I am old enough to have lived through a few trends. No one thought vinyl would end. (As it turns out, it hasn’t, it can’t be killed, it’s back.) Or cassettes. Or VCR’s. (Go to any garage sale. VCR’s! Toy Story! Does anyone even have a player anymore? How many billions of VCR’s are out there polluting our planet now??) (Sorry)

As much as we can’t see it, or won’t see it, it’s obviously inevitable that Facebook will prove to be another passing fad, and I am confident enough with my take on the zeitgeist that if I am feeling fatigue, others are as well.

So what?

Wait for the next great thing?

In the meanwhile, on Facebook or off, how about this: How about rediscovering what “friends” really are. What it means to be a friend. Or how about going to an event instead of just hitting “like” or “join” because you think that would be a good thing to do, if only you weren’t at home experiencing life through Facebook. I’m as guilty in this as anyone. Hell, you’re probably reading this because I shared it on Facebook. But I am going to make this little credo my mantra this winter so I don’t get stuck inside alone all the time: Set it aside. Shut it off. Go out. Make human contact. See live performances. Start living again.

And don’t mourn Facebook. It’s not dead by far, but I sense that it’s purpose is shifting. When all is said and done a hundred years from now, if there is still a planet called earth, in my mind it will be shown to have done more harm than good.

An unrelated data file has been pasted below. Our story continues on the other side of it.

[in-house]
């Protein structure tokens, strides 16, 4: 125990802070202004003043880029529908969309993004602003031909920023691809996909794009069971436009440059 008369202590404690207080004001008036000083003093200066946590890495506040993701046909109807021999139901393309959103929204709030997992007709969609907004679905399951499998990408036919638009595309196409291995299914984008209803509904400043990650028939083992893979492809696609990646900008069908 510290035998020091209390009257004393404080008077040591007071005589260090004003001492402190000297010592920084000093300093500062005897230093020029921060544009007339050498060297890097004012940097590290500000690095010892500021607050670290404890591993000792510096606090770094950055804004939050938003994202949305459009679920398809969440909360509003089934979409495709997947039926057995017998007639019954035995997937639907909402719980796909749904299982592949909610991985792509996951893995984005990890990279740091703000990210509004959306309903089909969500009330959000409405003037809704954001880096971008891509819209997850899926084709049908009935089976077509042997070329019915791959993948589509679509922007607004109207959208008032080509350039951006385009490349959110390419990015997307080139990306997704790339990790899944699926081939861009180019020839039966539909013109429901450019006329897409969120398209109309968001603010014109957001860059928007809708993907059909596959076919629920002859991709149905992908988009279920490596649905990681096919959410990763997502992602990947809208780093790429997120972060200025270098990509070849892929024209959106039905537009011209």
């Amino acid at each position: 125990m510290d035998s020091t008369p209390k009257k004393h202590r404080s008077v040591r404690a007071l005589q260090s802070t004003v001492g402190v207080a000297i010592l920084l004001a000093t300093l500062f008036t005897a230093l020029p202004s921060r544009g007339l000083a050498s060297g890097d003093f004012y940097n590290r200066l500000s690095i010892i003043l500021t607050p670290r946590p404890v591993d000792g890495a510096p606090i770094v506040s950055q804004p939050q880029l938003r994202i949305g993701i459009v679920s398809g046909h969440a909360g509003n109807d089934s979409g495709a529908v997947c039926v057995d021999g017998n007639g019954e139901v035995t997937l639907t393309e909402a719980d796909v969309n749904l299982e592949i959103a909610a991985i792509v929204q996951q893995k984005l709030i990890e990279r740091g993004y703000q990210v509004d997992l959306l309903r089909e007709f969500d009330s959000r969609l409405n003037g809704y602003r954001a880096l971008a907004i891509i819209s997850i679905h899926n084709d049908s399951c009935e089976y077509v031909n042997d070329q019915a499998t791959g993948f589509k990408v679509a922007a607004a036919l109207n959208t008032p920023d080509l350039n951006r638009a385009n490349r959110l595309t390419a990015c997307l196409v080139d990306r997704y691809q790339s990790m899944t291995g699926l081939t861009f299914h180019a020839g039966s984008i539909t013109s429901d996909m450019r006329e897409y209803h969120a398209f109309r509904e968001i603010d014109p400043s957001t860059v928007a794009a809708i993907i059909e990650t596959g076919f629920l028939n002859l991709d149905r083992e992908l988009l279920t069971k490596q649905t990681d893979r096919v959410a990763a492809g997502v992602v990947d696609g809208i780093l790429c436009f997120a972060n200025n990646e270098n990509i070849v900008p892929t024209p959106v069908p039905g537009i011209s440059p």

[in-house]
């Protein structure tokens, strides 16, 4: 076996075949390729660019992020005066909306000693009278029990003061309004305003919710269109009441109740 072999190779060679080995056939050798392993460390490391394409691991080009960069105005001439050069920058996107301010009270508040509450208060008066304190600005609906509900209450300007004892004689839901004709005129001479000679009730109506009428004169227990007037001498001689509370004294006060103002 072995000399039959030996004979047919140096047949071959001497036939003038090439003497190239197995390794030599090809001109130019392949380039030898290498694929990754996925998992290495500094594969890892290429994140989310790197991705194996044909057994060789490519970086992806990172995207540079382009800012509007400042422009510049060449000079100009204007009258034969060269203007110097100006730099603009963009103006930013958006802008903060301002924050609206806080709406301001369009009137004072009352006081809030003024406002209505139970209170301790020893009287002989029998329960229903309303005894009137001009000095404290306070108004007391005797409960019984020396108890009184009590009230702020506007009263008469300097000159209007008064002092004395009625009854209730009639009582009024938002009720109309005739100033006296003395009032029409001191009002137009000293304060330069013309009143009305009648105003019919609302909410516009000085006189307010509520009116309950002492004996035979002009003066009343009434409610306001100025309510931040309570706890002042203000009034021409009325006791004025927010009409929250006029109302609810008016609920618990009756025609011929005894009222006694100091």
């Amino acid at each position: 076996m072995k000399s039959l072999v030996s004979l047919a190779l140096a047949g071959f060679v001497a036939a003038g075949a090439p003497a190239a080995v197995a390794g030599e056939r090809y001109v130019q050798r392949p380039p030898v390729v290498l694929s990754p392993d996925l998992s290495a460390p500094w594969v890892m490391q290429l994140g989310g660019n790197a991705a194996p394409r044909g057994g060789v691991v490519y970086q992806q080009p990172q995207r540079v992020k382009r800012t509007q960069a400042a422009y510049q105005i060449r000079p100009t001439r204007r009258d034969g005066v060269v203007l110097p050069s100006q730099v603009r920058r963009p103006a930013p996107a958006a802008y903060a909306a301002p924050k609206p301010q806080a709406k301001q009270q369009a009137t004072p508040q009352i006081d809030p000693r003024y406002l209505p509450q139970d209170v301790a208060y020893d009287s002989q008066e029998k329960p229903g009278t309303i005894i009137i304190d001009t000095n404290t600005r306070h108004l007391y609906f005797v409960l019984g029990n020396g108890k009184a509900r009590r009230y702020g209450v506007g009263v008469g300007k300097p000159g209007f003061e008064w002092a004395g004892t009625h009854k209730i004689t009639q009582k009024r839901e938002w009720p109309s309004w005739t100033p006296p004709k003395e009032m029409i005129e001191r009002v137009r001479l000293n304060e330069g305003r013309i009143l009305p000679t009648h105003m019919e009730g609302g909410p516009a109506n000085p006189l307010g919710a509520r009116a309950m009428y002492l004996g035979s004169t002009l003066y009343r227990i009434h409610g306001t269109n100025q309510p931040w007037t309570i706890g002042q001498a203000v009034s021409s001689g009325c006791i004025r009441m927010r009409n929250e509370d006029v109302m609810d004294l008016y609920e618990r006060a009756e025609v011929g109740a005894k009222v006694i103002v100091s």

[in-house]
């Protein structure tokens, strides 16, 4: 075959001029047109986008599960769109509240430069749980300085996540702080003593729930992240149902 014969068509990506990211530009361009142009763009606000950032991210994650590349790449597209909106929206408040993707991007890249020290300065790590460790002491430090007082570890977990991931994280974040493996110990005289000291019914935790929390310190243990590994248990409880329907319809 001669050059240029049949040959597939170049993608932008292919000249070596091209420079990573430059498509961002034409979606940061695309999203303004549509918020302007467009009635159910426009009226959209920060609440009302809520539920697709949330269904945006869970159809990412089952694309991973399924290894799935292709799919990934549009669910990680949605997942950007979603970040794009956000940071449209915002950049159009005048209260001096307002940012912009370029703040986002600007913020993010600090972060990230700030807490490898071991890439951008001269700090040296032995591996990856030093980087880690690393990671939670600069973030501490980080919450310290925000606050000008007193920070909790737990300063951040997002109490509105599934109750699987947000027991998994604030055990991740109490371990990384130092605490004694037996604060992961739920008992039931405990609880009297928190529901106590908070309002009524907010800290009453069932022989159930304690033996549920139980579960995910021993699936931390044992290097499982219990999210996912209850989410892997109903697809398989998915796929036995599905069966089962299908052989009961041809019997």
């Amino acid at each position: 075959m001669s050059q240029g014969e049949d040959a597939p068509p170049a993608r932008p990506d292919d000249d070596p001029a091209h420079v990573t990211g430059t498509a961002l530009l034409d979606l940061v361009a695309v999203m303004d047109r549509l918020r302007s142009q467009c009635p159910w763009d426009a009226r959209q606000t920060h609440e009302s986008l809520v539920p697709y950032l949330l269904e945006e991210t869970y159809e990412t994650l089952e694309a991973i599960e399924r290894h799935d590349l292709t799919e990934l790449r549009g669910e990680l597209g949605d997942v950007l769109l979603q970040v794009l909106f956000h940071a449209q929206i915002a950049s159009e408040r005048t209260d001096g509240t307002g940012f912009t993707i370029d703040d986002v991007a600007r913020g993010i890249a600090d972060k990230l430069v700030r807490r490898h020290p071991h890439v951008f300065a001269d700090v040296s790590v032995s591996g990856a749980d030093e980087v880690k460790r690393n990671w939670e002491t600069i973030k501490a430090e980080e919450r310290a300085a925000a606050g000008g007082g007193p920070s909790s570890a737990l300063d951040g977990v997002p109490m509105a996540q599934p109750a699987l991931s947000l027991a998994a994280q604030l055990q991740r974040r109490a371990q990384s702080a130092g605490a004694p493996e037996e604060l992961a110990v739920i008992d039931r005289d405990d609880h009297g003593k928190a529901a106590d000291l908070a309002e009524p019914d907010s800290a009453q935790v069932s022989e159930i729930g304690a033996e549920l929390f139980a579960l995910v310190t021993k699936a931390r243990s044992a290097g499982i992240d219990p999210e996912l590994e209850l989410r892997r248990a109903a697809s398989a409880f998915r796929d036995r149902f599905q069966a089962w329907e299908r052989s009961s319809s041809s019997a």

But for now, it is what it is.

If you’re old enough, this video might make sense. If nothing else, it’s a good song.

Thanks for reading!

7 responses to “Facebook Fatigue

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  1. Of course, it is even worse than you say — a recent NYT article pointed out that not only are those “friends” not really friends, more than two-thirds of them are not even people, they’re bots. Alas, the percentage of “bot” followers for the blog (as opposed to real people) is even higher.

    That’s not a criticism of you, by any means. My blog recently attracted its 7,500th comment — the bad news is that WordPress tells me during that same period Akismet has screened 208,881 spam comments. That is a “hit” rate of about 3 per cent real people.